Jerusalem Court Rules Police Must Allow Jewish Prayer On Temple Mount
In a historical ruling, Judge Malka Aviv decided that police must allow Jews to pray at the Temple Mount, the holiest Jewish site in the Old City of Jerusalem.
The court case, Yehuda Glick vs. the Israeli Police, was brought forth after Rabbi Yehuda Glick was banned from visiting the Temple Mount after he was seen giving a Jewish prayer at the Temple Mount on television.
Prior to this decision, Israeli police prohibited Jews from praying on the Temple Mount for security reasons. The police ban even included silent prayer, or mouthing the words to a prayer to oneself. According to Israeli police, non-Muslim prayer at the Temple Mount would incite Islamic violence.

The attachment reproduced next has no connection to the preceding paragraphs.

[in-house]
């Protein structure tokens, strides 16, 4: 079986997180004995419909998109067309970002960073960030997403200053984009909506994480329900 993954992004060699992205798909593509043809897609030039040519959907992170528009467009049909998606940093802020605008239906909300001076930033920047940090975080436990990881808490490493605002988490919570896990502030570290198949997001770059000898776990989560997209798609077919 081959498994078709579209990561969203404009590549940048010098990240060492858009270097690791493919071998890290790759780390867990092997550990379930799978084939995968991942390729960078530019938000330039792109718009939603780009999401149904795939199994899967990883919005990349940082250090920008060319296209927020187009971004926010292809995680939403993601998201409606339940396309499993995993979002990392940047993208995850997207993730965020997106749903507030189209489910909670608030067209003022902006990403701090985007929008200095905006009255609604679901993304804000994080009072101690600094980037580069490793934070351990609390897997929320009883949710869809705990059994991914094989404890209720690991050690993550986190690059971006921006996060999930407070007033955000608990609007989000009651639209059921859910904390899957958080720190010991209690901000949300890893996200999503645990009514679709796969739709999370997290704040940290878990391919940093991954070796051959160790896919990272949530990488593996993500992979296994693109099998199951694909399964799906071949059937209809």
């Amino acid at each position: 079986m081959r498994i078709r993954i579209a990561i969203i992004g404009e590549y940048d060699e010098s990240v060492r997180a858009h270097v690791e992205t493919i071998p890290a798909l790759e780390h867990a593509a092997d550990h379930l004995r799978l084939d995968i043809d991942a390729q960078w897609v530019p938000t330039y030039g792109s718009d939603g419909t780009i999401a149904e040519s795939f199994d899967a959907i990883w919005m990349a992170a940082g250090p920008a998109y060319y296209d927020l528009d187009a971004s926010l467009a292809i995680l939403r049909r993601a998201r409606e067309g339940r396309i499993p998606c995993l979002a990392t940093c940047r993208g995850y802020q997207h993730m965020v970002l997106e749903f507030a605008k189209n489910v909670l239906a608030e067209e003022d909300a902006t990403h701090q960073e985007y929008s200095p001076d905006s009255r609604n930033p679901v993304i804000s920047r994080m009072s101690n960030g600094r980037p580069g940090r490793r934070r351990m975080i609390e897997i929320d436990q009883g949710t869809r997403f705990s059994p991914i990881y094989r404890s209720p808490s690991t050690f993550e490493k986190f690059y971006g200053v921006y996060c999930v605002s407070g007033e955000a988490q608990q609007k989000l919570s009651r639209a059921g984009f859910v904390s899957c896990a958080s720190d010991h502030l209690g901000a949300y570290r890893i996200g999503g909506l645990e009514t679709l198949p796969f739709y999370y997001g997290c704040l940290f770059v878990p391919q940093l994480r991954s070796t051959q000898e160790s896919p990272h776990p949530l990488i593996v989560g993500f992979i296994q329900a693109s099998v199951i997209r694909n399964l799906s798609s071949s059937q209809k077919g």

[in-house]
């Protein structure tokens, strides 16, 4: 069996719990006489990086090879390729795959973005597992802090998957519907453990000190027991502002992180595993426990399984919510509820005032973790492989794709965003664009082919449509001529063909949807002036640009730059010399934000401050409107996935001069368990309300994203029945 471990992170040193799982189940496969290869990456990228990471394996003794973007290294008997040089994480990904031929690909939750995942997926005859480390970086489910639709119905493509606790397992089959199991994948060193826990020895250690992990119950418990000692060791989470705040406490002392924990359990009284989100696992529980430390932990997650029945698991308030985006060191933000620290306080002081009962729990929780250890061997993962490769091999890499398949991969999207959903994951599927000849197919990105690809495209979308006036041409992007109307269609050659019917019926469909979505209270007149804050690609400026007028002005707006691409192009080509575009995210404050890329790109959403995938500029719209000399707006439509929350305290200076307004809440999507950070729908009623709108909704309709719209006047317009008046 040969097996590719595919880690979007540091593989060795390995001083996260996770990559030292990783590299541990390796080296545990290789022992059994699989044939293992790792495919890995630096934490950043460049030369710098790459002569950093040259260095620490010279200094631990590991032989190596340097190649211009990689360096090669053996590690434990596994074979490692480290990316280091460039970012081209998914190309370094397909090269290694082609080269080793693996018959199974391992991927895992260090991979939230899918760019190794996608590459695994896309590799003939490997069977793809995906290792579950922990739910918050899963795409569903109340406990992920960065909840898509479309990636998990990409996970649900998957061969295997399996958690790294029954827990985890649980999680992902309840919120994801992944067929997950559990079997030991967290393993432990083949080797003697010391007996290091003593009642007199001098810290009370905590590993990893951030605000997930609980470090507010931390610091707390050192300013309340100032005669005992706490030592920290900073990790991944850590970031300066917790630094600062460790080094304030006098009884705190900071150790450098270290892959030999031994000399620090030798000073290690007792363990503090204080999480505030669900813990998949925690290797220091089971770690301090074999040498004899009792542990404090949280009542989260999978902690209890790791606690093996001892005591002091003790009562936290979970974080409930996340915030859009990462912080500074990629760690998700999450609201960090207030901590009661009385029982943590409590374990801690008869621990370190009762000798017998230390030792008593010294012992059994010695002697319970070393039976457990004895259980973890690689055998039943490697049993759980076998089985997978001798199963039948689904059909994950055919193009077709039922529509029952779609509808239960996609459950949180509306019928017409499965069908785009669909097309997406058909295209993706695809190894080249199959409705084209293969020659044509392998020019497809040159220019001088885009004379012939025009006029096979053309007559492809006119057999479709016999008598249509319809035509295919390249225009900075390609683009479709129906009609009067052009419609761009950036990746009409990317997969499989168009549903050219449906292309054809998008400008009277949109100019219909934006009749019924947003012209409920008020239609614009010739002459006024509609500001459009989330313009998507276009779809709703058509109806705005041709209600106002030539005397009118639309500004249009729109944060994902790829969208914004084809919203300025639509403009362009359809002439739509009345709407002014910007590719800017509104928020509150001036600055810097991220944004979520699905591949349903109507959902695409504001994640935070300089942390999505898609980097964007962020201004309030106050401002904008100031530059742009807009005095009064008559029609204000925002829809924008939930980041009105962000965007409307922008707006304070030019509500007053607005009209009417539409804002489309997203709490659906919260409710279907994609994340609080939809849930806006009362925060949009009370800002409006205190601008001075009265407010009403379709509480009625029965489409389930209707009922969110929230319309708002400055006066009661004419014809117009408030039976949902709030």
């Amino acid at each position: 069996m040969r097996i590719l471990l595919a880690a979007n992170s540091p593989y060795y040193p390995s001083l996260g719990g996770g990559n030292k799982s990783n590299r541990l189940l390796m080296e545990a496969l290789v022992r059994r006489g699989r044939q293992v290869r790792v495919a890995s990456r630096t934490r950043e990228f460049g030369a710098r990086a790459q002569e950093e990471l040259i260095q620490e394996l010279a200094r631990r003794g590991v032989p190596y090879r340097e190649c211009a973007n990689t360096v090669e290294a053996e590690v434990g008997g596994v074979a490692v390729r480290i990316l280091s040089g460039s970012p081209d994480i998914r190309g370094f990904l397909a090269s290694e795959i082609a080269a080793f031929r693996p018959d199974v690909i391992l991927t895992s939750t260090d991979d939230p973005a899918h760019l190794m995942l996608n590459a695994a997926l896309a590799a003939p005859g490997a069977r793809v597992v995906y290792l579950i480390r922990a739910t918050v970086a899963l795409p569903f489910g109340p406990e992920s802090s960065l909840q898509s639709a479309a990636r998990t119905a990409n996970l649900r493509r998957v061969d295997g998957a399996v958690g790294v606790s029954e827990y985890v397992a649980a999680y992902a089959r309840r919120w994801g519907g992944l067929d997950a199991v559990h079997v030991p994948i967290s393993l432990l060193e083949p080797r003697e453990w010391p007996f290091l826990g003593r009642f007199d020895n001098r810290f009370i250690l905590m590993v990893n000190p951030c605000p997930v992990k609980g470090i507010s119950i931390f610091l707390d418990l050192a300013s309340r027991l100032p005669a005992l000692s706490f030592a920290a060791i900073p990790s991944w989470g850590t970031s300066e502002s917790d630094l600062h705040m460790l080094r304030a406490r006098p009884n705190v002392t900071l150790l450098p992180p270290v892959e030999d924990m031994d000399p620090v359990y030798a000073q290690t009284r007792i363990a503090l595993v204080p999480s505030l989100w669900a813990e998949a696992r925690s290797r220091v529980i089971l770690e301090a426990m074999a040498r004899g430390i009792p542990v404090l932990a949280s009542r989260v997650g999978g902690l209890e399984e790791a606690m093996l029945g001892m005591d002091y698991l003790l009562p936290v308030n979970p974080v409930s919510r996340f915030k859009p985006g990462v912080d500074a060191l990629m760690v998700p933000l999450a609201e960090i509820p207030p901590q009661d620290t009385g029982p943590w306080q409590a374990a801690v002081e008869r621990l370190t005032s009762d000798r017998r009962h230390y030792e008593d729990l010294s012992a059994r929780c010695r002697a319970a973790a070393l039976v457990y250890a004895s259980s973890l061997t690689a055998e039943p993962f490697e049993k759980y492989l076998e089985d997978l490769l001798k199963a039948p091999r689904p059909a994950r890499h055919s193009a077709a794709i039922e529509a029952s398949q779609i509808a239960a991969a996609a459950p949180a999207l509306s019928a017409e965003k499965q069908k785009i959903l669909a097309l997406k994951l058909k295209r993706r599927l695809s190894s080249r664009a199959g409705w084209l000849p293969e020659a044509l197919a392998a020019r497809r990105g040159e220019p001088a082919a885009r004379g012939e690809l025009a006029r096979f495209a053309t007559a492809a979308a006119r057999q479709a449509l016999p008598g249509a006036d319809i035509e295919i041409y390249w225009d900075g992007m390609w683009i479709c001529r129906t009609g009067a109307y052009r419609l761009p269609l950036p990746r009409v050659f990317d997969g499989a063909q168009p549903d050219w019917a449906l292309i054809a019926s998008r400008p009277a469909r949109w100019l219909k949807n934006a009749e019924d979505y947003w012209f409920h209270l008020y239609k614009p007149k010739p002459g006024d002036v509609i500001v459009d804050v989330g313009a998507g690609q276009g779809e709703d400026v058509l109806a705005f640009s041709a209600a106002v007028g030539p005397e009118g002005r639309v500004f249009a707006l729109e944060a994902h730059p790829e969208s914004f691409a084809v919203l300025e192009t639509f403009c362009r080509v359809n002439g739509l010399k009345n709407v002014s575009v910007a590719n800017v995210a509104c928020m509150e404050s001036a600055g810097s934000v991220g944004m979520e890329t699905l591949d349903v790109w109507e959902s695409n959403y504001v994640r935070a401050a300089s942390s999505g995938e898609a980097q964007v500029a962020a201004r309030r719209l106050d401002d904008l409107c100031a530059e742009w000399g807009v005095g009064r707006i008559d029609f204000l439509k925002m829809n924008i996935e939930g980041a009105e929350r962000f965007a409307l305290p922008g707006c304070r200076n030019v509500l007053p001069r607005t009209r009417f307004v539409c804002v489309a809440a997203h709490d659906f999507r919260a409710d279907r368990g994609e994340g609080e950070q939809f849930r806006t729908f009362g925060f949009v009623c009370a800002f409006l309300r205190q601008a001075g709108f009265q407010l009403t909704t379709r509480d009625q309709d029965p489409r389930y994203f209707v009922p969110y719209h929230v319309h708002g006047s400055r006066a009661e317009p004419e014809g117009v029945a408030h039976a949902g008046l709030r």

Glick has been actively involved in movements to return Jewish prayer to the Temple Mount and he is no stranger to the violence regarding the controversial subject. At an event about the future of the Temple Mount, Glick was the target of a failed assassination attempt by an Islamic militant. Despite the threat to his life, Glick continued to campaign for the ability of Jews to pray freely.
According to Aviv, this decision will “ensure that Jews are able to pray on the Temple Mount, and not to act sweepingly to prevent Jews from praying on the Temple Mount.” From now on, Israeli police can no longer implement a blanket ban on Jewish prayer at the Temple Mount to try to keep Jewish visitors safe.
The judge also stated the police’s decision to ban Glick was “without appropriate consideration, was arbitrary, and only out of concern for the consequences of the broadcast.”
Glick told The Jewish Press the Israeli police’s decision to ban him from the Temple Mount interfered with his ability to earn a living, as he leads group tours on the Temple Mount.
In addition to the broad victory regarding prayer at the Temple Mount, Glick was awarded damages and compensation for legal expenses.